Kim Jones was announced as part of a massive list of Converse collaborators slated for 2021, but before that comes to fruition he’s got a Nike project to release. The Dior designer is adding to his Nike catalog by taking on the Air Max 95. His collab on the iconic shoe will consist of two different color schemes, including a take on the heralded “Neon” version that the Air Max 95 launched with.
Jones’ primary contribution to the sneaker is a morse code-like pattern that appears across the wavy, striped panels that make up the upper. Both of his sneakers utilize a gray gradient for the suede stripes, with neon green or orange coming through on the visible Air Max units, lace eyelets, and tongue logo.
Jones’ full name appears in a small bubble on the heel counter, but apart from that, you’d have a hard time distinguishing the Air Max 95 from an in-house release. And unlike his Dior x Air Jordan 1, you should actually be able to afford it.
Some more deets — The heel counter and toe cap are rendered in gray with a faint trace of blue for both of Jones’ Air Max 95s, while the outsoles appear in a transparent icy blue. Underneath that outsole, you’ll see an oversized Nike Air logo that makes use of the newly available space. Rounding out the flourishes is 3M reflective materials used for the mustache and tongue, which will provide a nice little surprise when hit with light.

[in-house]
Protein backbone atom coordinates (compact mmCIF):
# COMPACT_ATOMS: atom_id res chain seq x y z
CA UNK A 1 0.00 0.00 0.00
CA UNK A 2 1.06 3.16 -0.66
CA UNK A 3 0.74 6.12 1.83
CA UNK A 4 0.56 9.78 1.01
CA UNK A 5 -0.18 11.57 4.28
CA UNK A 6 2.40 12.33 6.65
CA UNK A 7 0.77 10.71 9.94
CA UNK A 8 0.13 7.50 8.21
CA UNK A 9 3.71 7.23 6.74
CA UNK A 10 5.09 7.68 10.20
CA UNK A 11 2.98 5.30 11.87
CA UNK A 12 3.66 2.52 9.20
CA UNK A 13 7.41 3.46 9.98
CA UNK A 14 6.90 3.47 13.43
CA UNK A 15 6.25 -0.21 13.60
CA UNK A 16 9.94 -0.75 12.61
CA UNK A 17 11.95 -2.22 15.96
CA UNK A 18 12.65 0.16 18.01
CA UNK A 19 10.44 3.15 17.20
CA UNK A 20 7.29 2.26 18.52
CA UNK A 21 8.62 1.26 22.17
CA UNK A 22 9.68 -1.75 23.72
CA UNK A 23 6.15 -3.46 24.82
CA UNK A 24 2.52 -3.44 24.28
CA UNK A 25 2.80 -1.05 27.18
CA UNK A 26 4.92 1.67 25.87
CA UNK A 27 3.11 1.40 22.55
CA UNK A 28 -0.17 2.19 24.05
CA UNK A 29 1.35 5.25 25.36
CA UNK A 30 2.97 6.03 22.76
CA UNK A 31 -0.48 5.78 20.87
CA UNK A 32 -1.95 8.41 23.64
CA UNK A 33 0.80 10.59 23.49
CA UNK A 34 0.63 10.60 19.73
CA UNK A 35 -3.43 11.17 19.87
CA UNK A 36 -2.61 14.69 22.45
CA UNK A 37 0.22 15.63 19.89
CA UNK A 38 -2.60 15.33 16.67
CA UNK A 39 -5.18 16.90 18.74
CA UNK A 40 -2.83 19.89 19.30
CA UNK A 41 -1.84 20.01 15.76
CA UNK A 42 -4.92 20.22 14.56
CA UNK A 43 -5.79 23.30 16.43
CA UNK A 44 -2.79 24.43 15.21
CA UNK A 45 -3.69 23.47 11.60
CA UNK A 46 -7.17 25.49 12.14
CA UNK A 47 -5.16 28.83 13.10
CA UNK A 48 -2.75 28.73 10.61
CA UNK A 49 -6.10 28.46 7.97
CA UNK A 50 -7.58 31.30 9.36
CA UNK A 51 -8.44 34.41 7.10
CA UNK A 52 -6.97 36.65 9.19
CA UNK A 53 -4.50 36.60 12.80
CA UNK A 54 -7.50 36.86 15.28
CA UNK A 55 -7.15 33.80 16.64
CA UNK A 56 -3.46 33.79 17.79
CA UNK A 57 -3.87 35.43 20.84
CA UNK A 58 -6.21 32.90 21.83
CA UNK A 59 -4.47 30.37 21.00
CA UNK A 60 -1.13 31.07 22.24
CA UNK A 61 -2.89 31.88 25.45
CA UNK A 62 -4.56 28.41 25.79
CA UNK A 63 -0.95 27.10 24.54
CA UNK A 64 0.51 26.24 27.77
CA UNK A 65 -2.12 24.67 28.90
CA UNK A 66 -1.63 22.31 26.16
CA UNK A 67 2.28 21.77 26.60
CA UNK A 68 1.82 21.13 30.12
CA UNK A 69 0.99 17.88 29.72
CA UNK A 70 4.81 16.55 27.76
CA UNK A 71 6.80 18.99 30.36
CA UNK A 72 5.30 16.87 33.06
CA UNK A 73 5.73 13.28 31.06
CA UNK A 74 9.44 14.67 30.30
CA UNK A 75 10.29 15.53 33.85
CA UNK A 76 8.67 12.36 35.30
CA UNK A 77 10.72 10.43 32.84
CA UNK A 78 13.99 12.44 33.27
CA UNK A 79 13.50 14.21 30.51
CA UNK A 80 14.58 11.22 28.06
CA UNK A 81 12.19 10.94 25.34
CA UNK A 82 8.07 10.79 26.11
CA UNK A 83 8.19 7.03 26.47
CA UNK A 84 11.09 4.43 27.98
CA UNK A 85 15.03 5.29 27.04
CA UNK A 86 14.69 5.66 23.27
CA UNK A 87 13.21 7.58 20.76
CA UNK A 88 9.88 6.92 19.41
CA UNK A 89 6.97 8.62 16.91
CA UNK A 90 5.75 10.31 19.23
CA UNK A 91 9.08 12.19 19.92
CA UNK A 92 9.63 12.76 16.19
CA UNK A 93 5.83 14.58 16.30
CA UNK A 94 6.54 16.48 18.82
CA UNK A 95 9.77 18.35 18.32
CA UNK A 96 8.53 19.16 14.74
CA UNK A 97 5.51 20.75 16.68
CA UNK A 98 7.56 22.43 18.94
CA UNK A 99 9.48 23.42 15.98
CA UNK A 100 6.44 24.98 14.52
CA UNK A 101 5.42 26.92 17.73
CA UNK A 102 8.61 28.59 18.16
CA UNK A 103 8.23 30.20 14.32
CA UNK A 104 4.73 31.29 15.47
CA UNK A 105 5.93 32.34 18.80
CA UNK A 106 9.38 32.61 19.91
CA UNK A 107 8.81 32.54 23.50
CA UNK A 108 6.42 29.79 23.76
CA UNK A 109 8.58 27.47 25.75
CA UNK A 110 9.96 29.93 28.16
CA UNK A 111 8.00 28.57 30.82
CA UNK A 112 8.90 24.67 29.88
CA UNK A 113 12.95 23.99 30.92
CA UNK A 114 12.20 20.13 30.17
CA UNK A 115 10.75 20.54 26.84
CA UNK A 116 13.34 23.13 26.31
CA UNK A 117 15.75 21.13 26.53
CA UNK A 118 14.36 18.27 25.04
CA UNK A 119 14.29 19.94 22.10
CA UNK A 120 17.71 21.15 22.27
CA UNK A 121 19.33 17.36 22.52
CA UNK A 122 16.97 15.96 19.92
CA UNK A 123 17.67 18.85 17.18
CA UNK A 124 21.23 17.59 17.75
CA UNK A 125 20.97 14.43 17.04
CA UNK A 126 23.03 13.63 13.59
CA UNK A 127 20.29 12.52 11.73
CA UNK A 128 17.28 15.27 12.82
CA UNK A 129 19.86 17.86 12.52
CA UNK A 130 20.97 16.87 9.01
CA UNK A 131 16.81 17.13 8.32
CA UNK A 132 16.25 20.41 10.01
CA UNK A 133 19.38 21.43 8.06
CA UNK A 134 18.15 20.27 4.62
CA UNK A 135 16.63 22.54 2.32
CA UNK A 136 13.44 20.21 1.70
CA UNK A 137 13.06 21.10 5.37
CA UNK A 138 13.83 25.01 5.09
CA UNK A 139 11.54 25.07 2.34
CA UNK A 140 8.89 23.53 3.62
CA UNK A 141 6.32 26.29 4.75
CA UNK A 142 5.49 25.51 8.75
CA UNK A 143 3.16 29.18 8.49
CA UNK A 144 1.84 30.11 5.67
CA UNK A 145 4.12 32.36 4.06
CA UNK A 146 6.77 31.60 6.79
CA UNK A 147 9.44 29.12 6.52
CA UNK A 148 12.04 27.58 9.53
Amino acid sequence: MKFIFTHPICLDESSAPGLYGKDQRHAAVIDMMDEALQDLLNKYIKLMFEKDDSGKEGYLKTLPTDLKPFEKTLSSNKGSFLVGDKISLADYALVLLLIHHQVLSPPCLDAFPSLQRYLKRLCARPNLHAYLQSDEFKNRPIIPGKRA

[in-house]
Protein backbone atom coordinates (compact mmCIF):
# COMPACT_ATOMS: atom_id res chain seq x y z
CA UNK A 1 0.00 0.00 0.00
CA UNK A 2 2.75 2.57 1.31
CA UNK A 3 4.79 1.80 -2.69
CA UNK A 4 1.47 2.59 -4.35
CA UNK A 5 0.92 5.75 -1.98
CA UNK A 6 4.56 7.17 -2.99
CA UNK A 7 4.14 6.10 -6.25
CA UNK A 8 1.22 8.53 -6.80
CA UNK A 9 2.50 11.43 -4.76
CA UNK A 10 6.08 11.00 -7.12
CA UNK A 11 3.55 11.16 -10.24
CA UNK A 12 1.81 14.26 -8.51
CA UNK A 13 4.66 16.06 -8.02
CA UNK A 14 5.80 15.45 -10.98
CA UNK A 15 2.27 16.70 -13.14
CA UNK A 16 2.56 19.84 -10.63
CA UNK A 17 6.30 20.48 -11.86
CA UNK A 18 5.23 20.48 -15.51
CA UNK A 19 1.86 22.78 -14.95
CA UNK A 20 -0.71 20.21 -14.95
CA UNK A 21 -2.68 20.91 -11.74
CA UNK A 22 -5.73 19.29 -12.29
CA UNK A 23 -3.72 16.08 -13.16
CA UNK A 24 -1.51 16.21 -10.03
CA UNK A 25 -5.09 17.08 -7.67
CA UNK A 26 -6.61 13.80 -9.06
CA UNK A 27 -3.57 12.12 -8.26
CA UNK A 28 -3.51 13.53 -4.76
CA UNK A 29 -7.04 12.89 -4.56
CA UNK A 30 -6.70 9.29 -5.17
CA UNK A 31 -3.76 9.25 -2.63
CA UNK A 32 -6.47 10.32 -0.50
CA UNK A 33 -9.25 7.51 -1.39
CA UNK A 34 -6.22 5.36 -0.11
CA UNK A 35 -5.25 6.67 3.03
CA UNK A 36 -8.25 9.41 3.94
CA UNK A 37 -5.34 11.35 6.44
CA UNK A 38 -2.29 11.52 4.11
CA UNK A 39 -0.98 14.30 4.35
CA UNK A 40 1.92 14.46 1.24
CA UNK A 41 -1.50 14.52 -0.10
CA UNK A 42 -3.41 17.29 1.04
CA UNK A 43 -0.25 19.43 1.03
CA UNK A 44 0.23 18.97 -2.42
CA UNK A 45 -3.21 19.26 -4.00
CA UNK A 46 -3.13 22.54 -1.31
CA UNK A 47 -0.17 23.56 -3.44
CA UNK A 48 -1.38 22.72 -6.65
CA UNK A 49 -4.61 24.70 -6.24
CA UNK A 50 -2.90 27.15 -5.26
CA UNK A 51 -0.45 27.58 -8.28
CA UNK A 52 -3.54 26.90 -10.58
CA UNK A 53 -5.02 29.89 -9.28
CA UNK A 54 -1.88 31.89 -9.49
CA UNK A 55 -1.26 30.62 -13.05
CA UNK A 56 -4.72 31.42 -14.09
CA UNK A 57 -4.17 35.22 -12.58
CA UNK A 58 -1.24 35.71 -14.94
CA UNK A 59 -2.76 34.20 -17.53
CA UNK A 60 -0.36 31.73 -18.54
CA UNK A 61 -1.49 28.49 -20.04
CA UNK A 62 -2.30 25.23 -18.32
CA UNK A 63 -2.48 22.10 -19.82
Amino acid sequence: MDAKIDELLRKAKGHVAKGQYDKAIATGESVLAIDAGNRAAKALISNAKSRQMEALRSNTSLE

Officially, the two color schemes are being called “Black/Volt” and “Black/Total Orange.” While the former echoes the very first Air Max 95 ever released, the latter is more like something new altogether. And to commemorate the occasion, the kicks will come in a special Kim Jones-branded box.
Expect a drop by the end of the month — Nike is planning to release Jones’ Air Max 95 by the end of March, but it’s yet to peg down an exact date. In all likelihood, the collaboration will release on March 26, otherwise known as Air Max Day, the yearly corporate holiday when Nike hawks a whole bunch of kicks.
With LeBron James’ own Air Max 95 waiting to drop, it should indeed be a very good — and coffer-filling — corporate holiday.